Investigation Of Fenton Catalysts Suitable For The Degradation Of Aqueous Pollutants At Neutral Ph.

ASU Author/Contributor (non-ASU co-authors, if there are any, appear on document)
Alex Prevatte (Creator)
Appalachian State University (ASU )
Web Site:
Christopher Thaxton

Abstract: Unprecedented population growth has led to a resource constrained planet, with limited access to clean water. Many organic wastewater contaminants such as pharmaceuticals, hormones, and azo dyes are not removed by traditional methods of waste water purification, and are common in streams and rivers. The Fenton reaction, among other advanced oxidation processes, has been successfully used to degrade organic pollutants in waste water. This process traditionally requires a soluble iron catalyst and hydrogen peroxide oxidant at low pH. Neutral pH limits the solubility of iron, slowing the production of hydroxyl radicals. However, recent results suggest that the reaction proceeded readily at neutral pH, contradicting extensive literature. The effect of pH on Fenton chemistry was revisited, supporting the notion that low pH is favored. To address this limitation, an iron (II) tris(bipyridine-polydimethylsiloxane), FebpyPDMS, polymer coating was applied on round bottom flasks to provide a catalytic surface suitable for neutral pH. This work indicates that it is possible to degrade allura red at high pH, though it is not as efficient as working under acidic conditions. It is proposed that Febpy PDMS may be reused repeatedly to remove pollutants from waste water, which may provide an affordable solution for tertiary water treatment.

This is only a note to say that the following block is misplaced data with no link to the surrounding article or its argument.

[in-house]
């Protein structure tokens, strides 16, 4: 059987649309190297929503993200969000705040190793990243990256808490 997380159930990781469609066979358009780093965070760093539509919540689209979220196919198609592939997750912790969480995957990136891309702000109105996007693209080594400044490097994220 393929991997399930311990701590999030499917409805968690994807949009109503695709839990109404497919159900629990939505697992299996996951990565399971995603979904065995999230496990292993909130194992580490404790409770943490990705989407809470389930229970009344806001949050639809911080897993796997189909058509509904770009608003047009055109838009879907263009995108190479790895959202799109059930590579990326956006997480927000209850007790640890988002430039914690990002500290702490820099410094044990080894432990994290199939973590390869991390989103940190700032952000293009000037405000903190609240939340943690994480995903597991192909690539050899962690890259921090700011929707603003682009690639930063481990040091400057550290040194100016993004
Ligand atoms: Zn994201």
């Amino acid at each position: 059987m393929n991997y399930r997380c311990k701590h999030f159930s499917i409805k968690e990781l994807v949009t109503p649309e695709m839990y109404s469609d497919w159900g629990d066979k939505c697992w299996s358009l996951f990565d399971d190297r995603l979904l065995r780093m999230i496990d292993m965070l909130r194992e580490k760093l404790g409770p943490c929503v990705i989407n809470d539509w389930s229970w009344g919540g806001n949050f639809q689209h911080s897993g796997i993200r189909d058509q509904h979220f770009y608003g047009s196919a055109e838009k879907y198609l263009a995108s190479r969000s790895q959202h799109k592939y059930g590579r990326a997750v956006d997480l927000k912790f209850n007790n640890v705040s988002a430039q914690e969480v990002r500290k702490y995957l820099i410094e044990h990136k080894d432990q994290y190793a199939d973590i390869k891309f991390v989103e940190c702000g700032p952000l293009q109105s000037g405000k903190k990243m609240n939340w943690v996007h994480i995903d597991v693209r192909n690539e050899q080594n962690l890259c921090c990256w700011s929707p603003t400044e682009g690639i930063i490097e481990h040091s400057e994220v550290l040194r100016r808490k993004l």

Additional Information

Honors Project
Prevatte, A. (2017). "Investigation Of Fenton Catalysts Suitable For The Degradation Of Aqueous Pollutants At Neutral Ph." Unpublished Honors Thesis. Appalachian State University, Boone, NC.
Language: English
Date: 2017
Fenton chemistry, Waste water purification, Organic waste water contaminants, Wastewater treatment plants, Limited access to water

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